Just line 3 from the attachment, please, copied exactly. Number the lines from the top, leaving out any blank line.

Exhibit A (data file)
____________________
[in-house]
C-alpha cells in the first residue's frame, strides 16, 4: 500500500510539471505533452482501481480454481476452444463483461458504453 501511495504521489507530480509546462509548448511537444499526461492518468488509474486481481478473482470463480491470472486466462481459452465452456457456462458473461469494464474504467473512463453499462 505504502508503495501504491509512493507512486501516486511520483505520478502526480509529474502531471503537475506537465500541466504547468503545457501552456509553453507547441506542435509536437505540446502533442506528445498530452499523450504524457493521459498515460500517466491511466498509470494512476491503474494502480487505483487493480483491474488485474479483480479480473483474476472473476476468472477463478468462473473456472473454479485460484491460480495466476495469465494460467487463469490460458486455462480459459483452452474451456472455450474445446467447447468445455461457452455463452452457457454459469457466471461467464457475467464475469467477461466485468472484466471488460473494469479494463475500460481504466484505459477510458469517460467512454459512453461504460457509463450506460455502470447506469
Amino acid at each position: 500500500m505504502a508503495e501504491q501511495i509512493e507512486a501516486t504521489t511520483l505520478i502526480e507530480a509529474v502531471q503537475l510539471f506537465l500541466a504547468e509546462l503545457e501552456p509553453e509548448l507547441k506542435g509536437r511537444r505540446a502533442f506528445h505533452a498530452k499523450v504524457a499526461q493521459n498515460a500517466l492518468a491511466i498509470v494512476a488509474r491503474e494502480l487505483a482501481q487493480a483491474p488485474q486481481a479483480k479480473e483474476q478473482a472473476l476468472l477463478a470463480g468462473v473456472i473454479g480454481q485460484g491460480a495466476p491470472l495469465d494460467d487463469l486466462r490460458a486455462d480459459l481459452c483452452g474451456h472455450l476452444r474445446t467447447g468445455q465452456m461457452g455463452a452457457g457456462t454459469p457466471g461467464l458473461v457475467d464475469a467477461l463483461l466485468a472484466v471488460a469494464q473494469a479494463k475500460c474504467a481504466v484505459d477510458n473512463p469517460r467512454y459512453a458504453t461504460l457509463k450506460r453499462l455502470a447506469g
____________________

Amino acid at each position: 500500500m505504502a508503495e501504491q501511495i509512493e507512486a501516486t504521489t511520483l505520478i502526480e507530480a509529474v502531471q503537475l510539471f506537465l500541466a504547468e509546462l503545457e501552456p509553453e509548448l507547441k506542435g509536437r511537444r505540446a502533442f506528445h505533452a498530452k499523450v504524457a499526461q493521459n498515460a500517466l492518468a491511466i498509470v494512476a488509474r491503474e494502480l487505483a482501481q487493480a483491474p488485474q486481481a479483480k479480473e483474476q478473482a472473476l476468472l477463478a470463480g468462473v473456472i473454479g480454481q485460484g491460480a495466476p491470472l495469465d494460467d487463469l486466462r490460458a486455462d480459459l481459452c483452452g474451456h472455450l476452444r474445446t467447447g468445455q465452456m461457452g455463452a452457457g457456462t454459469p457466471g461467464l458473461v457475467d464475469a467477461l463483461l466485468a472484466v471488460a469494464q473494469a479494463k475500460c474504467a481504466v484505459d477510458n473512463p469517460r467512454y459512453a458504453t461504460l457509463k450506460r453499462l455502470a447506469g